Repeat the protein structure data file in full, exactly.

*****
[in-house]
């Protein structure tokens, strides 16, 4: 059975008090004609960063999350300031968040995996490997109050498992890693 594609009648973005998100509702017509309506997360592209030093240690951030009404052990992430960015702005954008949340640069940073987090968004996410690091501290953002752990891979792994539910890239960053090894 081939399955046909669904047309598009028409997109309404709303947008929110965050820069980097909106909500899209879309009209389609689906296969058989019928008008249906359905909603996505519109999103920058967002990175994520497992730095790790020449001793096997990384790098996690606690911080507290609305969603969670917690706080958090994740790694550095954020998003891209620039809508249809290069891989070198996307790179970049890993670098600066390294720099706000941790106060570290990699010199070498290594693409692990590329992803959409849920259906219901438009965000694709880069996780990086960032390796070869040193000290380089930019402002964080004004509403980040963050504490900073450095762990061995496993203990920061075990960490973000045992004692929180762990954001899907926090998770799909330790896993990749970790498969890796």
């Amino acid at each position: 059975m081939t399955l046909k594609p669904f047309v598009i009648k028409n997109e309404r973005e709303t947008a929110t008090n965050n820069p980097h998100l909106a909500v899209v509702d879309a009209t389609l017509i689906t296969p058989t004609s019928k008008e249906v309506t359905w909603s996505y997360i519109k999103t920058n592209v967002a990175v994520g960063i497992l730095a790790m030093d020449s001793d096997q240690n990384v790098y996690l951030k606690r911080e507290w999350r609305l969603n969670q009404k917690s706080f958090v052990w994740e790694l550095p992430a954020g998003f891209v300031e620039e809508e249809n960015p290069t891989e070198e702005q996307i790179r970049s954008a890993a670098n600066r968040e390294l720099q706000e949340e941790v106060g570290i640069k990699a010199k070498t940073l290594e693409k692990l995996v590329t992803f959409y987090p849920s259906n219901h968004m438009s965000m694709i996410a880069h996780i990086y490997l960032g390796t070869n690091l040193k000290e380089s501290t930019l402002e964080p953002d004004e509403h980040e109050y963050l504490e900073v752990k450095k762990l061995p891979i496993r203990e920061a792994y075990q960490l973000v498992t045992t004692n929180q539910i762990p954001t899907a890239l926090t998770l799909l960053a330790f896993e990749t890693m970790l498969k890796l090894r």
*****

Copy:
[in-house]
């Protein structure tokens, strides 16, 4: 059975008090004609960063999350300031968040995996490997109050498992890693 594609009648973005998100509702017509309506997360592209030093240690951030009404052990992430960015702005954008949340640069940073987090968004996410690091501290953002752990891979792994539910890239960053090894 081939399955046909669904047309598009028409997109309404709303947008929110965050820069980097909106909500899209879309009209389609689906296969058989019928008008249906359905909603996505519109999103920058967002990175994520497992730095790790020449001793096997990384790098996690606690911080507290609305969603969670917690706080958090994740790694550095954020998003891209620039809508249809290069891989070198996307790179970049890993670098600066390294720099706000941790106060570290990699010199070498290594693409692990590329992803959409849920259906219901438009965000694709880069996780990086960032390796070869040193000290380089930019402002964080004004509403980040963050504490900073450095762990061995496993203990920061075990960490973000045992004692929180762990954001899907926090998770799909330790896993990749970790498969890796």
């Amino acid at each position: 059975m081939t399955l046909k594609p669904f047309v598009i009648k028409n997109e309404r973005e709303t947008a929110t008090n965050n820069p980097h998100l909106a909500v899209v509702d879309a009209t389609l017509i689906t296969p058989t004609s019928k008008e249906v309506t359905w909603s996505y997360i519109k999103t920058n592209v967002a990175v994520g960063i497992l730095a790790m030093d020449s001793d096997q240690n990384v790098y996690l951030k606690r911080e507290w999350r609305l969603n969670q009404k917690s706080f958090v052990w994740e790694l550095p992430a954020g998003f891209v300031e620039e809508e249809n960015p290069t891989e070198e702005q996307i790179r970049s954008a890993a670098n600066r968040e390294l720099q706000e949340e941790v106060g570290i640069k990699a010199k070498t940073l290594e693409k692990l995996v590329t992803f959409y987090p849920s259906n219901h968004m438009s965000m694709i996410a880069h996780i990086y490997l960032g390796t070869n690091l040193k000290e380089s501290t930019l402002e964080p953002d004004e509403h980040e109050y963050l504490e900073v752990k450095k762990l061995p891979i496993r203990e920061a792994y075990q960490l973000v498992t045992t004692n929180q539910i762990p954001t899907a890239l926090t998770l799909l960053a330790f896993e990749t890693m970790l498969k890796l090894r």